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Friday, June 09, 2006

No, It’s Not Déjà vu, It Just Looks Like It On TV, and other Sewerville News

I rushed out to the driveway this morning to grab the Tribune. Figured that Abraham Hyatt would have another headline about “all septic tanks must be replaced!” like he did when he apparently mistook a years-old Ripley Pacific proposal for THE proposal he’s working on now. But since the CSD meeting last night went until 11, his deadline would have passed, so maybe the headline will appear tomorrow. Or Mr. Hyatt may be waiting until the project report’s written update is sent to the CSD and public Tuesday or Wednesday.

Meantime, folks at the meeting got a gander at what Ripley Pacific’s project update has been looking at. First, since the cost of a regular gravity collection system is already known (the collection costs for Tri-W), he’ll be looking at “pressure systems” alternatives, i.e. STEP or STEG or STEP/STEG combined with enhanced onsite systems where applicable. Prices still to come, but the cost of pressure collection systems is waaaaaaay cheaper and less disruptive than laying traditional gravity collection pipes. The cost of the treatment plant will also depend on the type chosen. If it doesn’t involve tons of cement or fancy “wave walls,” and doesn’t use MBR technology, it should be cheaper than Tri-W. Ditto if whatever treatment system is chosen can at least be partially run by solar energy, thereby keeping operation cost down. And, if a pressure system is chosen, then the necessity for tank inspection and the cost of tank replacement will have to be factored in as well.

Second, the heart of any alternative that he’s proposing is the use of a so-called “ag exchange” program. In short, farmers within the same basin stop pumping “drinking water” out of the lower aquifer to irrigate their crops and in exchange they get a secure source of treated effluent, and since the cost of nitrogen fertilizer has doubled, the more nitrogen left in the effluent the better. They get nitrates in their irrigation water that can be used for their crops and sod and nursery plants and Los Osos “townies” then have the unused clean lower aquifer water left in the ground that can be used for drinking. There will also be treated wastewater for the various parks, golf courses, cemetery grounds and so forth. With a strong water conservation program (already started by the CSD), and proper water management, the Ripley Pacific hydrologist feels that Los Osos may be able to achieve it’s planned build-out without having to import state water. (Still in the future would be the ability to “purple pipe” tertiary treated wastewater to homes for use in home irrigation. Right now, it’s an expensive dream, but with water becoming a truly scarce commodity, in the future that “expensive” dream may become a necessity unless we all xerescape now with California natives, which isn’t a bad idea anyway.)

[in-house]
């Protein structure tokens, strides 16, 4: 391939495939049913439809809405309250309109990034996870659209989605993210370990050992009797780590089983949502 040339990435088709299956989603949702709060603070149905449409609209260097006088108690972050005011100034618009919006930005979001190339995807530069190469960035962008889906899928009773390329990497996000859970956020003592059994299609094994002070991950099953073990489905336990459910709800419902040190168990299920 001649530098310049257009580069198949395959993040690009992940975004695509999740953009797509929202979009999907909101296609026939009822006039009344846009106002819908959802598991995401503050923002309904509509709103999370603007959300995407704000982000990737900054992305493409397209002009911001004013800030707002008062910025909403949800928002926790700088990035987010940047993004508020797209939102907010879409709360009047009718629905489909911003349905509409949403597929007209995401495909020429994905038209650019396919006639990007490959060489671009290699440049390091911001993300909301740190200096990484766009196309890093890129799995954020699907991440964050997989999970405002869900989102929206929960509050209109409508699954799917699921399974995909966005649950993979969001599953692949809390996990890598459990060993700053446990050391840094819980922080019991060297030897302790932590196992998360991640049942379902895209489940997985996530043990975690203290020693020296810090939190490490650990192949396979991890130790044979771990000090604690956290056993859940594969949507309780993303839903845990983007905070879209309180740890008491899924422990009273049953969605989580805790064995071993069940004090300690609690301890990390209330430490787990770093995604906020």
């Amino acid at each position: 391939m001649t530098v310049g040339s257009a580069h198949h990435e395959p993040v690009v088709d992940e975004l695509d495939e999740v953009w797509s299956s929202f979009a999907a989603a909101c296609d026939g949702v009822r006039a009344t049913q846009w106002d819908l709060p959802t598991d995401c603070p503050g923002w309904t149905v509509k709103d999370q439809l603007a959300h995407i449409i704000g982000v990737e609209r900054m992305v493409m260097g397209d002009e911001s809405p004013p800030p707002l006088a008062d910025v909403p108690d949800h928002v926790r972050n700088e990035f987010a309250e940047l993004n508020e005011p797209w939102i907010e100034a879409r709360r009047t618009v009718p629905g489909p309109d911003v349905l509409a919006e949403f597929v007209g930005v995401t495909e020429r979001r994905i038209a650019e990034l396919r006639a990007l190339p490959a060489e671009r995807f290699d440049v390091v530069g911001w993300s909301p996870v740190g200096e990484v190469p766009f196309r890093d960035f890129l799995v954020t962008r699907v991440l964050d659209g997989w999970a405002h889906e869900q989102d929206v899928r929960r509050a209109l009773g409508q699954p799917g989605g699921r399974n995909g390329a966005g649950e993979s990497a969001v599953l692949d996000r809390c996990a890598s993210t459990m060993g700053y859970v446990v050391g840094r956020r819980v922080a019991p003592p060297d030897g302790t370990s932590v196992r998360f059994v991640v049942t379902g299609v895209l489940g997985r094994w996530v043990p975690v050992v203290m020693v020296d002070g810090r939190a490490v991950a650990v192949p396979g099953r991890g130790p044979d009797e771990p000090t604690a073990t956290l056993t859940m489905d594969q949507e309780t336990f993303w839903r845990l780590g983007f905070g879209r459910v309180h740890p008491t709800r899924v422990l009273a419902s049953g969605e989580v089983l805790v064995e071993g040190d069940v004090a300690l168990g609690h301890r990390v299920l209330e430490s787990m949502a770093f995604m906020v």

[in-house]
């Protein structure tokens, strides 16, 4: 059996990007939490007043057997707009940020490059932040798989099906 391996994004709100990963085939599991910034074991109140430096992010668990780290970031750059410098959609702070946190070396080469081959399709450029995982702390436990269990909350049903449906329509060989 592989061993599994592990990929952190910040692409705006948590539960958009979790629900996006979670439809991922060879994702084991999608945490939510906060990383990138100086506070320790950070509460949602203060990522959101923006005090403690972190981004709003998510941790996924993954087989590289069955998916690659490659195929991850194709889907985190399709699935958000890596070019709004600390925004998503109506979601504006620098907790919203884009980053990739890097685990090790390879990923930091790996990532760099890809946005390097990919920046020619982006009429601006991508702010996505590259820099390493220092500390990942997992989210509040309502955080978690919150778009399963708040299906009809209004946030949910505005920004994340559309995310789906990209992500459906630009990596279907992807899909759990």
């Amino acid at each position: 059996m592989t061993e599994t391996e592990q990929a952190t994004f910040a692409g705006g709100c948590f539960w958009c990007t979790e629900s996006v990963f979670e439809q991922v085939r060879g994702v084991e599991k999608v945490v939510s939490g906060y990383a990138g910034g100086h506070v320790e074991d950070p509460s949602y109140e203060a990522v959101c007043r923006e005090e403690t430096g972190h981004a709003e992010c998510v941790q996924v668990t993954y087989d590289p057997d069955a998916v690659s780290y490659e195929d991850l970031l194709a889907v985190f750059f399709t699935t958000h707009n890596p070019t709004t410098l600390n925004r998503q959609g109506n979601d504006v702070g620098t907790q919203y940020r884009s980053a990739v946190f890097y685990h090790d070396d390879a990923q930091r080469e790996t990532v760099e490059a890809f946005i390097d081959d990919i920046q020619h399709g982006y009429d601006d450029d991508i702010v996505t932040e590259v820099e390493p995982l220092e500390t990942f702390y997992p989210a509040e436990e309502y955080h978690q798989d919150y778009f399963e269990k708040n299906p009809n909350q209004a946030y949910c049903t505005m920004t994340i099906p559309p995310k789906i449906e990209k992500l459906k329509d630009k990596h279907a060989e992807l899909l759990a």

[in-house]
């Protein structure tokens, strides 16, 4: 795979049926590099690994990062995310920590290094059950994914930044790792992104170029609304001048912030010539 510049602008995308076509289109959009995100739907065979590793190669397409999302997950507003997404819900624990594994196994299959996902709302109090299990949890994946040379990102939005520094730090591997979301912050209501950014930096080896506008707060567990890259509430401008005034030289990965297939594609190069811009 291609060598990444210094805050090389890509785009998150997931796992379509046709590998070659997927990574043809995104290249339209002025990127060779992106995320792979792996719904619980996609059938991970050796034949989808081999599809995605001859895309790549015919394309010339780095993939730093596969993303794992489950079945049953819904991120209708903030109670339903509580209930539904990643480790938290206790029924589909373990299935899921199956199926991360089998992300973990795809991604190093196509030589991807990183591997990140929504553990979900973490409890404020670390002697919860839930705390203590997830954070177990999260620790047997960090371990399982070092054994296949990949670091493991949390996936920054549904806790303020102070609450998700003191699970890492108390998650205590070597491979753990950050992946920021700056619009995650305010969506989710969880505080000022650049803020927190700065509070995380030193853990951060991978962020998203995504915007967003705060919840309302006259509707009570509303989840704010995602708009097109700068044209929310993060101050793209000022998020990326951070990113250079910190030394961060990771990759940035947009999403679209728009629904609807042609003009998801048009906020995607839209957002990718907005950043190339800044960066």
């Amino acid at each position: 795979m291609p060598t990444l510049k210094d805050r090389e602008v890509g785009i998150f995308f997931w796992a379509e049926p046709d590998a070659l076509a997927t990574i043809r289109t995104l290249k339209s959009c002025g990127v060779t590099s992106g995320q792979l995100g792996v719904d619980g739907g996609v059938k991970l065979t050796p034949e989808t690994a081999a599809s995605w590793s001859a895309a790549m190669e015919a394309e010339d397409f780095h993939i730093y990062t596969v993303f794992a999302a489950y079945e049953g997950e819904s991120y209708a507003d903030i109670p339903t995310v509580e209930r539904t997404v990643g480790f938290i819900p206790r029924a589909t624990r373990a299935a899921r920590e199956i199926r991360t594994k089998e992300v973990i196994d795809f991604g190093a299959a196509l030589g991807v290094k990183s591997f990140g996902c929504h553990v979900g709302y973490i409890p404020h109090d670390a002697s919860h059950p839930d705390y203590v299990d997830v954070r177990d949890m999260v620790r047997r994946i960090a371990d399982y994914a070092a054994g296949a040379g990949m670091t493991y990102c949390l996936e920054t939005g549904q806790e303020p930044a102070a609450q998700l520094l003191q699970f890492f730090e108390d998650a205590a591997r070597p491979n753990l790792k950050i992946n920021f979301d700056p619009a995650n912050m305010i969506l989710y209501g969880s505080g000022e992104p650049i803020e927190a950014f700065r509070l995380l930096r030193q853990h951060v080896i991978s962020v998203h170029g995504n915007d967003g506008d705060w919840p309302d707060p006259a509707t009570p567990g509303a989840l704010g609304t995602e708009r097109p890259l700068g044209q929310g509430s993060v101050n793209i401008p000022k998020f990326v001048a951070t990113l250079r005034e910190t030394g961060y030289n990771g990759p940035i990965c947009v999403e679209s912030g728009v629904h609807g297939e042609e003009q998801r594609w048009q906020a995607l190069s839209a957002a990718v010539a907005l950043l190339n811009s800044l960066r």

But the most interesting part of Ripley’s proposal on the collection system is the plan to phase it in by laying the main collection pipe through the “nitrate hot spots.” Since pressure systems are cheap, the cost of the length of pipe is not the key, but avoiding elevations requiring huge amounts of energy to pump the effluent up hill and up dale is the key. Therefore, on the preliminary map, the main collection system would snake around following the topography’s low spots (like water flowing downhill) while hitting the worse nitrate “hot spots” and bayside areas to pick up any possible bay “seepers” before heading out of town. (The maps should be in the technical report due out Tuesday.) The second main collection pipe would run down LOVR and join up with the first one, with a cross-town pipe hitting the other “hot area” near the central business area. The end result is a closed loop system that allows for redundancy, i.e. should a malfunction somewhere along the main line occur, the effluent could be routed another way in the way that if there’s a breakdown in the phone system, a call can still get to New York by way of Toronto instead of Kansas, for example.